The construction COVID‑19 initiative under the “Stay Safe All Day” campaign was a renewed effort to remind the construction industry of the importance of continued compliance with all COVID‑19 practices on construction projects.

Full report

Workplace inspection initiatives

Under normal circumstances, inspection initiatives are part of our Sector Compliance Plan. We announce that we will be conducting an initiative, although individual workplaces are not notified in advance. Findings from these initiatives may impact the number and level of future inspections of individual workplaces or workplaces conducting similar activities.

The construction initiative was a part of the MLITSD’s “Stay Safe All Day” campaign to address the renewed and continued enforcement of COVID‑19 precautions on construction projects. The initiative applied to all construction sectors.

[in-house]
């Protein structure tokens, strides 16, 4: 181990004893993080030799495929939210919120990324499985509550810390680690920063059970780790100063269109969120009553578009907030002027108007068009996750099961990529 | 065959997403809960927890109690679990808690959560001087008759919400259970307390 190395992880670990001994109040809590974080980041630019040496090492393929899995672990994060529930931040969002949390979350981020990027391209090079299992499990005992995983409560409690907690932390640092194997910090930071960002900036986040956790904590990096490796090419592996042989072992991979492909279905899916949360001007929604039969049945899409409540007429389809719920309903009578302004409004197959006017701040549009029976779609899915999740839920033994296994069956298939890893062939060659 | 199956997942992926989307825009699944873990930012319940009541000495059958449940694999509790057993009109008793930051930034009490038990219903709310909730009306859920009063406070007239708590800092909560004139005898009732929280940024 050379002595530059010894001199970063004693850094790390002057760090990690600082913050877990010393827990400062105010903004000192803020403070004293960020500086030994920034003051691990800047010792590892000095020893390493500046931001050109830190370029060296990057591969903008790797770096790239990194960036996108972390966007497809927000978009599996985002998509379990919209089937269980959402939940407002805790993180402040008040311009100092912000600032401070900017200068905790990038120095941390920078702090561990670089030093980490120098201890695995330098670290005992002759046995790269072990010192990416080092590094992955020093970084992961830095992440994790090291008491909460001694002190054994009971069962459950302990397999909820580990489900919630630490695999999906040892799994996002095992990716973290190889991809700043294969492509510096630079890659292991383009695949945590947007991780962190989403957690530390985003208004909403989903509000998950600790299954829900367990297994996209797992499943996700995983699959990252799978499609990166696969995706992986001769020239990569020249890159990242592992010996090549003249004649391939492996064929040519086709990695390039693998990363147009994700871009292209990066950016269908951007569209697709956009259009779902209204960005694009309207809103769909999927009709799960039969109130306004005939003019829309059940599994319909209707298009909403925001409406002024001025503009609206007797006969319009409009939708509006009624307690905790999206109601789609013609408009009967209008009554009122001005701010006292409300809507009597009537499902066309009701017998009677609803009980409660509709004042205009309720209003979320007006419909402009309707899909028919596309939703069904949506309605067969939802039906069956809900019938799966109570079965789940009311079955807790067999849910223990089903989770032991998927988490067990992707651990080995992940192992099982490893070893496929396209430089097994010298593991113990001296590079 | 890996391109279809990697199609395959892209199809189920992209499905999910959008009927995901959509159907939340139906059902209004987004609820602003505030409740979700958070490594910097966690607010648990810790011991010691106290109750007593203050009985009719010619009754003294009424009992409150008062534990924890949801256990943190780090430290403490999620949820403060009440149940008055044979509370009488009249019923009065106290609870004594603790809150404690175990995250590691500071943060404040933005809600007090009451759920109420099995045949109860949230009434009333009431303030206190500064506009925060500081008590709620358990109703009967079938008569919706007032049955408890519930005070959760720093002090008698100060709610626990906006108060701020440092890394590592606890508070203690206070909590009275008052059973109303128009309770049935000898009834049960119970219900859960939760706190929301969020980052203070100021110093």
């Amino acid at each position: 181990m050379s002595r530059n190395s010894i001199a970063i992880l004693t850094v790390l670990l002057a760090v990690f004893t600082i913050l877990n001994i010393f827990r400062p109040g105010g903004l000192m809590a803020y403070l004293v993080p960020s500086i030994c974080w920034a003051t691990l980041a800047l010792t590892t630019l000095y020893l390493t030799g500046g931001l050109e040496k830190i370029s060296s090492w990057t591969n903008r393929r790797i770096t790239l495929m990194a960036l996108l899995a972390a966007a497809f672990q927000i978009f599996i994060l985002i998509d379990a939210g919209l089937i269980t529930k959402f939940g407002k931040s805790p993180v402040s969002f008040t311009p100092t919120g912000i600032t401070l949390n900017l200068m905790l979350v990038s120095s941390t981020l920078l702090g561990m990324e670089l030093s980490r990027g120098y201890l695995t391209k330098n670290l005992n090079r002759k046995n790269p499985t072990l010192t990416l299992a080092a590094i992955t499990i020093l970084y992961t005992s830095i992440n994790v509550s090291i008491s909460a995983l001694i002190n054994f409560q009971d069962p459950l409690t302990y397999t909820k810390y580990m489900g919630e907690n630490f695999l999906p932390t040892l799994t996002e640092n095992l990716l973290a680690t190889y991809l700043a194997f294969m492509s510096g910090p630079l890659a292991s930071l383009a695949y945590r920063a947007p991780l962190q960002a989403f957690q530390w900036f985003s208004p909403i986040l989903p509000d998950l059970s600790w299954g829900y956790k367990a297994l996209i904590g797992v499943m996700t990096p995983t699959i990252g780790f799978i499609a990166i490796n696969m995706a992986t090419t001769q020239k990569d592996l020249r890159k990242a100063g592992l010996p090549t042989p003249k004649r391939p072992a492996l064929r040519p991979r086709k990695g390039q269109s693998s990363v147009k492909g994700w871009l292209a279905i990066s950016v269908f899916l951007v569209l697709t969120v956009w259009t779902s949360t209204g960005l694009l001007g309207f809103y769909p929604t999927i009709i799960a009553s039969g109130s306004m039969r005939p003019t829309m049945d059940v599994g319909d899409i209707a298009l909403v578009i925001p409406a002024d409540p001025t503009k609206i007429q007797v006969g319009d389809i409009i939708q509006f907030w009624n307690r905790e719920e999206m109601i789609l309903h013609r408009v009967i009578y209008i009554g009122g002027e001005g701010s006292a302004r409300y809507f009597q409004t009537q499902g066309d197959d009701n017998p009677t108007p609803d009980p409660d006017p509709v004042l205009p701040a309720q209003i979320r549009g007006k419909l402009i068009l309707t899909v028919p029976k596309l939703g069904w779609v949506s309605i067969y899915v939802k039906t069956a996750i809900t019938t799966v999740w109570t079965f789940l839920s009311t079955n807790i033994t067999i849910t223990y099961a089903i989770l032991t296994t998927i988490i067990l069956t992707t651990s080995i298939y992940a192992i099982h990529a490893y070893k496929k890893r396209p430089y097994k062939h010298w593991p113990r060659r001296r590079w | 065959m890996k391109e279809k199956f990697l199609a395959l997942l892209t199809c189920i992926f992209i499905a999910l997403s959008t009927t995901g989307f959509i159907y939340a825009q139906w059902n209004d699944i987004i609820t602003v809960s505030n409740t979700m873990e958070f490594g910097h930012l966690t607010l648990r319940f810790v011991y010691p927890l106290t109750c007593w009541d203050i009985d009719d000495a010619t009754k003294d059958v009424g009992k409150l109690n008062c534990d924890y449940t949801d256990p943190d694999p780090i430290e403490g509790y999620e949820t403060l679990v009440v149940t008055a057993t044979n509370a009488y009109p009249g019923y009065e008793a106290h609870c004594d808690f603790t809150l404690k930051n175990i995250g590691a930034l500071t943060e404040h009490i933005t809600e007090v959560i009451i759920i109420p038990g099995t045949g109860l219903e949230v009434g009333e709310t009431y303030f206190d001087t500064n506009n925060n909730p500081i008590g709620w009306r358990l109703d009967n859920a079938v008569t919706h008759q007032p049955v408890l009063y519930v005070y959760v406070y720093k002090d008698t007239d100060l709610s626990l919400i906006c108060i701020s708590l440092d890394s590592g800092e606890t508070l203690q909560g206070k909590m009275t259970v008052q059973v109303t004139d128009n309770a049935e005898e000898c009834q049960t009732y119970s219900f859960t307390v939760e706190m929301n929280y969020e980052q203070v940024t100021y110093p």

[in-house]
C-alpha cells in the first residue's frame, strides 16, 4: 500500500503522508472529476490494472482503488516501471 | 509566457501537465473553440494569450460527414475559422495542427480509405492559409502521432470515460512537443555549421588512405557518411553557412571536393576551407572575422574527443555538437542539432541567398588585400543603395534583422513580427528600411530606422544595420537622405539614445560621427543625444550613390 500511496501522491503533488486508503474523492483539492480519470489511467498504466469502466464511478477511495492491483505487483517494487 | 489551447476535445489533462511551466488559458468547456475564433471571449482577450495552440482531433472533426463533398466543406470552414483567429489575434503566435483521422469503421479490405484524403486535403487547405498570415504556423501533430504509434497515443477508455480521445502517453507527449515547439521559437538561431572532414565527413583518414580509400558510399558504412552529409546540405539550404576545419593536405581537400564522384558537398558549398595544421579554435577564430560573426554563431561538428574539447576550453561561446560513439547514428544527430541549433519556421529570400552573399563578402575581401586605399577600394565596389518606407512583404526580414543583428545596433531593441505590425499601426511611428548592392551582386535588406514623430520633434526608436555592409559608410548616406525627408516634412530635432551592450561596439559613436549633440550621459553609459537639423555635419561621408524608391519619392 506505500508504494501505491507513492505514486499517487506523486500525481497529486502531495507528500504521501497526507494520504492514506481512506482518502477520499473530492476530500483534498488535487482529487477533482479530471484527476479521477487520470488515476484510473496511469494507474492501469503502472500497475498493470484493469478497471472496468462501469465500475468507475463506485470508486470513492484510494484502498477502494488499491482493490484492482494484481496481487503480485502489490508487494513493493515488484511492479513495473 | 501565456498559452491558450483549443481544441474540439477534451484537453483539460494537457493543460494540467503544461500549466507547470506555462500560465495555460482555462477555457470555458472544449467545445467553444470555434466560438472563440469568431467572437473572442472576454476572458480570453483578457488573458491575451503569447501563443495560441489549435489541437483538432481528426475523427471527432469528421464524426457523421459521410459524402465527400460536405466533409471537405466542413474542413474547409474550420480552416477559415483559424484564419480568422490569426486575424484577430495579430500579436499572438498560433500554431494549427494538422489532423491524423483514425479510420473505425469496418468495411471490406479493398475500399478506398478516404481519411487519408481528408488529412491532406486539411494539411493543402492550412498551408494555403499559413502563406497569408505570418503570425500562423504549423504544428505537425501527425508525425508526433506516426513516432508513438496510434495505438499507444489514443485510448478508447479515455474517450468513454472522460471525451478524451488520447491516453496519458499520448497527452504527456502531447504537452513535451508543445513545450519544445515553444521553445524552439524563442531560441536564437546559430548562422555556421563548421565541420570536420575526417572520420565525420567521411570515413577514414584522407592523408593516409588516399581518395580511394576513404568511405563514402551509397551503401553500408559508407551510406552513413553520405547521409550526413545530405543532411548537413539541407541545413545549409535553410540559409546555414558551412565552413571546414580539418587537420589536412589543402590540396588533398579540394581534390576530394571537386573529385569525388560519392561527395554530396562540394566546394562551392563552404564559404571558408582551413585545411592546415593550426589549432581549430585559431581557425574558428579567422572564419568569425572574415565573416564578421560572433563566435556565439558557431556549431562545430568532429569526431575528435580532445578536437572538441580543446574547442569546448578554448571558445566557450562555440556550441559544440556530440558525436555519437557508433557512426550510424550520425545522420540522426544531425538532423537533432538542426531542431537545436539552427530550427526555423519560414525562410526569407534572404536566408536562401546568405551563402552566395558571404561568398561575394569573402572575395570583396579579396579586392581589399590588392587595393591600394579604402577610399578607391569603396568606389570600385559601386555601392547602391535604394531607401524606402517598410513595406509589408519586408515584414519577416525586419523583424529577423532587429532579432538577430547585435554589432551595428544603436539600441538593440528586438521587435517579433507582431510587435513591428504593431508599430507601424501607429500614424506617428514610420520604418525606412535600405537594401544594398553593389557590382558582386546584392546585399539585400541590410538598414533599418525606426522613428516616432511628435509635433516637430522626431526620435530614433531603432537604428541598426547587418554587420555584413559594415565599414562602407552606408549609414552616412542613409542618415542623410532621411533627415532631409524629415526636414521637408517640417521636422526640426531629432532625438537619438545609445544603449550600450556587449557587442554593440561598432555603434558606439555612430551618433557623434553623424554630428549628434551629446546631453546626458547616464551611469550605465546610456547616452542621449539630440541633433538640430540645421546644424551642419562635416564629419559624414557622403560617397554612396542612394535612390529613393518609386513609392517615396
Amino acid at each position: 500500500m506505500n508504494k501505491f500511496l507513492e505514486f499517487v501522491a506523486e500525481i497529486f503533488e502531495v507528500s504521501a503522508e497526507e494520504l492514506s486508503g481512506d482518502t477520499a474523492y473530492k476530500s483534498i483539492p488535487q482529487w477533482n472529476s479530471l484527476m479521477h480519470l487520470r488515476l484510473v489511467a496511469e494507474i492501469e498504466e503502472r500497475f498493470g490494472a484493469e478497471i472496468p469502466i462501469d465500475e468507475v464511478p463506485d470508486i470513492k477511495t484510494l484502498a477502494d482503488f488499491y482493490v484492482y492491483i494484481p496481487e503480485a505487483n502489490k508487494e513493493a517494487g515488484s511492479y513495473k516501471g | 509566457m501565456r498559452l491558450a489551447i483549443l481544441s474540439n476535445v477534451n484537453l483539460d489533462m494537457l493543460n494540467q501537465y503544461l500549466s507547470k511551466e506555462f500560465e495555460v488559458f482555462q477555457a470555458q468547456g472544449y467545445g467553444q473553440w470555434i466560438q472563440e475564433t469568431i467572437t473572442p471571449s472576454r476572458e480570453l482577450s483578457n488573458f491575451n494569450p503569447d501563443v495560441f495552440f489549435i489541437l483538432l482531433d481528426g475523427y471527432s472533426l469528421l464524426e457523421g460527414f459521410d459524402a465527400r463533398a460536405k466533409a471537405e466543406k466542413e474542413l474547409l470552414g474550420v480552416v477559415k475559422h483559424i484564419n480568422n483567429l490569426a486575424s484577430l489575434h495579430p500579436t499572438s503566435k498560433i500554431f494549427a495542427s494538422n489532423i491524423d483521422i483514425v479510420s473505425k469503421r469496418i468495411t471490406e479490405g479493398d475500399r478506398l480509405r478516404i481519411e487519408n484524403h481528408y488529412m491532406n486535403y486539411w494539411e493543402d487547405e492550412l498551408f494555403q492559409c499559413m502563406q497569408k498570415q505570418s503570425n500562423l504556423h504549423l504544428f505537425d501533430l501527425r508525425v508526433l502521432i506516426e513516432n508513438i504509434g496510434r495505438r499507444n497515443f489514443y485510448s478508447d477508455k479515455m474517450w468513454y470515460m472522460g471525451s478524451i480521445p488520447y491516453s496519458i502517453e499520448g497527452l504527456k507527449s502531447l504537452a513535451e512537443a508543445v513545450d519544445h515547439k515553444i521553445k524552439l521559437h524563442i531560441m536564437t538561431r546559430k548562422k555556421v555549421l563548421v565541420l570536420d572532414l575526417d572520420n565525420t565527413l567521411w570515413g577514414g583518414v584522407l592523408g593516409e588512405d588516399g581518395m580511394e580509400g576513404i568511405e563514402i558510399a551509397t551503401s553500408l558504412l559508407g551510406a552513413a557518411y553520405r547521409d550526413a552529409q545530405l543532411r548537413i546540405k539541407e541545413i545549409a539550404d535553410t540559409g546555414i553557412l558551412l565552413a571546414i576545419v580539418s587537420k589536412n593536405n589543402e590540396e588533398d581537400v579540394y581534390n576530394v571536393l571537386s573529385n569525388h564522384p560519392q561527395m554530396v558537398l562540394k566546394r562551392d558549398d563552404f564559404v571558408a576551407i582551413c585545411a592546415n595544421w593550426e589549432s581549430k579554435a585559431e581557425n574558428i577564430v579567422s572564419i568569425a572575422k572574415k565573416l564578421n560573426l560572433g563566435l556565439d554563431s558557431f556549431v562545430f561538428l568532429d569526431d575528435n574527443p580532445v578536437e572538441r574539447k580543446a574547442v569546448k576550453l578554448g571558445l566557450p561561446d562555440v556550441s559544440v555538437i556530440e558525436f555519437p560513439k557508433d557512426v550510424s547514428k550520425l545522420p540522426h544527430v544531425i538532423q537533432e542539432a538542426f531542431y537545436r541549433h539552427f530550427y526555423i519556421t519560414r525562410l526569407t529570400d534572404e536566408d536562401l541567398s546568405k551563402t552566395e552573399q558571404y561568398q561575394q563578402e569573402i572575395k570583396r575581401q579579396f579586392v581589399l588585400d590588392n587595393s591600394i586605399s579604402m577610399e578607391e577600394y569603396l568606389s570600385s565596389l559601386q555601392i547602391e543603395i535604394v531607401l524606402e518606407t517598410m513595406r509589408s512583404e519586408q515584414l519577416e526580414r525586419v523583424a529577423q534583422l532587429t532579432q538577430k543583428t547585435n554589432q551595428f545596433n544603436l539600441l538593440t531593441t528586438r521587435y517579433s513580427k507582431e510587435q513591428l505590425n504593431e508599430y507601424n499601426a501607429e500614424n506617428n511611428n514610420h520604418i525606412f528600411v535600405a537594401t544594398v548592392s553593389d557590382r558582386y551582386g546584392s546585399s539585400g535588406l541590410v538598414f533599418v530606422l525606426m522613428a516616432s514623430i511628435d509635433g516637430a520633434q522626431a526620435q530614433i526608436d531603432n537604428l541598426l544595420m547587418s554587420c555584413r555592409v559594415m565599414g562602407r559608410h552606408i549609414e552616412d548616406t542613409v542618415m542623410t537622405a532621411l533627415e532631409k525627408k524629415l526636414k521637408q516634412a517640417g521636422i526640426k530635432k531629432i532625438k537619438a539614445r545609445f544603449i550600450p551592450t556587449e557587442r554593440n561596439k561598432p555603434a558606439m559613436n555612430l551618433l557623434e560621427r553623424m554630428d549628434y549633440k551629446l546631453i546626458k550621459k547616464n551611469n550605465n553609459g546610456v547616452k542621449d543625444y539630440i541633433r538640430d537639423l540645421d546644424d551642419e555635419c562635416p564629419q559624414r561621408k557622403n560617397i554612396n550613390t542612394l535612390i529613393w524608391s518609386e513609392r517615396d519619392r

Focus of the initiative

We provided detailed information regarding the focus of the COVID‑19 initiative to the construction industry through the Labour Management Health Safety Network and the IHSA.

Inspectors checked that employers understood the risks associated with COVID‑19, including how to reduce spread in their workplace, and that employers were implementing measures to keep workers safe.

Inspectors focused on:

  • how the JHSC or health and safety representative were consulted on the measures and procedures the employer has put in place
  • what screening the employer has in place to prevent workers who may have COVID‑19 from coming to work
  • what is done if a worker reports they have COVID‑19 or has symptoms of COVID‑19
  • there is a return to work policy and procedures if a worker has had COVID‑19
  • how the employer ensures physical distancing (a 2m separation) between workers
  • how the employer ensures proper onsite hygiene
  • what cleaning and disinfecting is being done